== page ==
Unsolicited Fashion Advice #1

When I was a little girl, going to church every Sunday was a bit of a sartorial to-do. “Sunday Best” really meant something during those days. My sister and I would wear our best dresses, the ones with puffed sleeves and sometimes even light petticoats underneath. We would wear ribbons on our hair and our white fancy shoes with white socks. My mom and aunt would wear dresses, skirts or slacks, NEVER jeans. They would make an effort when doing their hair and would put on some makeup.

But those days are long gone. And while I’m happy that going to mass no longer requires wearing heels and (horrors!) makeup, I can’t help but feel that some people have taken the casual-ness to a whole new and completely inappropriate level.  I know I run the risk of sounding preachy, but, I don’t really care. So here goes your first dose of unsolicited fashion advice: what NOT to wear to Church.

Flipflops

20 Spartans = 1 Havaianas = Tsinelas

 

I don’t give a rat’s tush if you’re wearing Swarovski crystal encrusted, limited edition Havaianas. No matter how expensive or “designer” they are, they are still tsinelas. I blame the Brazilian brand for this, because, pre-Havainas, who would’ve ever attempted going to mass in their Beachwalks? But the bottom line is the fact that they cost the equivalent of 20 pairs of Spartans doesn’t mean they are suitable for Church.

 

 

Shorts

Double offense: Shorts AND flip-flops

Guys wearing cargo shorts: bad. Girls wearing short shorts: let’s put it this way: Paris Hilton may be, well, Paris Hilton, but even she will not be caught dead in shorts in church (assuming she doesn’t spontaneously combust the moment she crosses the threshold). Take heed.

The only excuse to wear shorts is if you’re below 5 years old and shorts were chosen because it’s easier to change your diaper with them than if you were wearing pants.

 

 

Message Shirts

Granted, there are some message shirts that spread peace, joy and would generally bring a smile to people’s faces. But that doesn’t make them any less distracting when you’re deep in thought and reflection. Those ginormous block letters make me feel that I’m being silently yelled at with multiple exclamation points. And Church is the last place anyone should feel that.

There is, however, a special Anna Wintour-supervised torture facility for those who wear gallingly inappropriate message shirts to church (or anywhere outside their own home, for that matter), like the man I shared a pew with last week. His shirt said: “Make it legal. Do it with a Lawyer.” (excuse me while I throw up my lunch)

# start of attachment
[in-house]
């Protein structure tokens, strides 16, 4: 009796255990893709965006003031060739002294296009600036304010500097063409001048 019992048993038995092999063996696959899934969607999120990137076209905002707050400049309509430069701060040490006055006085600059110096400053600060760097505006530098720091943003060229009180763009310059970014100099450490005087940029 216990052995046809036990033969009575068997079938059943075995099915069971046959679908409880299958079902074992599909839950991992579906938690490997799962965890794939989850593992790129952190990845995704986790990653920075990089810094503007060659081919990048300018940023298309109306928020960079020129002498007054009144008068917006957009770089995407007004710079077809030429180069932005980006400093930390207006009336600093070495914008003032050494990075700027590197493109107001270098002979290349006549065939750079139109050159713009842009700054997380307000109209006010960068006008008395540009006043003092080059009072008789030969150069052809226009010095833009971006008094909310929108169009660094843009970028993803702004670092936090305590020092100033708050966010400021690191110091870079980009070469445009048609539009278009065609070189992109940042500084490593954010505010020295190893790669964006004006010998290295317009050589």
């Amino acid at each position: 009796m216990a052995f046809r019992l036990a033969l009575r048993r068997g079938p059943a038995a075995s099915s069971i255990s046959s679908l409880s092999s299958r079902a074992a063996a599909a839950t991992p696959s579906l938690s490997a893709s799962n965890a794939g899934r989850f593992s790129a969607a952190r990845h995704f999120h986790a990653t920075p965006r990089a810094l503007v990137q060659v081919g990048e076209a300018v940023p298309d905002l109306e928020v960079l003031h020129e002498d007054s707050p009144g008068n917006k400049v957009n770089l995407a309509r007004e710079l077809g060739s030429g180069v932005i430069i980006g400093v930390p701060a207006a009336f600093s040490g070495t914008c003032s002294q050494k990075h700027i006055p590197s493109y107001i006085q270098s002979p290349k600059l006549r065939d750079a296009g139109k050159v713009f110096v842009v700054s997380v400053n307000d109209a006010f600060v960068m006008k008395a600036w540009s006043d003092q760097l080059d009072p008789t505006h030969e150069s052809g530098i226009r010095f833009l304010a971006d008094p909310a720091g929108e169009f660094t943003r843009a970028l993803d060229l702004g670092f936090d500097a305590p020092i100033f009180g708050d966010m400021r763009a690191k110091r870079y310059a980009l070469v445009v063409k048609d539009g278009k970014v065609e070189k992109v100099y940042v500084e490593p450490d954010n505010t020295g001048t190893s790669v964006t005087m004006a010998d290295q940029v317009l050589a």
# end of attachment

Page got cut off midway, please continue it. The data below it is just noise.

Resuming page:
The Beach rule

This is pretty straightforward: if it was intended to be worn on the beach then it belongs nowhere within a mile’s radius of a place of worship. This includes the aforementioned flipflops and shorts, plus sando/wife-beater (helloooo, even the name of the shirt is wildly inappropriate) tops worn alone and shoulder and back-baring maxi dresses (again, worn alone). If you can’t bear the heat in your church long enough to keep your shoulders and legs covered for an hour, find a new church.

Do you have anything to add to the list?

*photos found through Google Images. I would’ve taken my own pics, but only thing worse than inappropriately dressed people in church is someone taking pictures of them for her blog.

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6 thoughts on “Unsolicited Fashion Advice #1

  1. this is a great post kat, i agree with proper church decorum, and dressing appropriately definitely falls under that. the church where i go to mass is strict and they put up posters outside the church with the proper dress code…
    aside from the ones you’ve already mentioned, no sleeveless blouses and dresses for ladies and not just the beach resort sort of dresses ha…and no sports outfits kung pwede. no caps or hats for the guys too. so we can spot the non-residents or the strangers to the area when we see them wearing outfits from the “not allowed” category! 😀

    • Thanks, Cheryl. We have a sign as well in our church, but I don’t they strictly implement the dress code. I suppose people just see it as a guide, versus a rule.

  2. Hi!! I wholeheartedly agree to this! At the end of the day, it still all boils down to the lack of discipline of Filipinos. Majority will do illegal and wrong things when they don’t think they will be caught, like they don’t have it in them to just naturally do what is right. They have to be told. Sad.

    In church, the tsinelas and shorts stuff are really disrespectful. However, I find it more offensive when I see girls with no sleeves, boobies popping out or in mini skirts. I mean, when I was in Notre Dame, my friend wasn’t even allowed in because she was just wearing a spaghetti strapped vest. In St. Peter’s Basilica, there’s a box of scarves/wraps women can use so they will be allowed in. But that’s for the visitors/tourists and non-Catholics who don’t know. Here, it’s the locals that don’t know (or ignore) what’s right or appropriate.

    Anyway, great blog!! :3

    • Hi Crisel. Thankfully, in the church I go to, I don’t really see exposed cleavage or anything that’s too sexy. Besides, I think that dressing suggestively in church is widely acknowledged to be in bad taste already, whereas shorts and flip-flops are still considered acceptable… Yes, in Italy, they enforce the dress codes quite strictly, and it’s usually tourists who don’t comply. I even saw quite a number of women who still wore veils to a church. And while I don’t want that to be required here, it was still nice to see.

      Thanks and thanks for dropping by! 🙂

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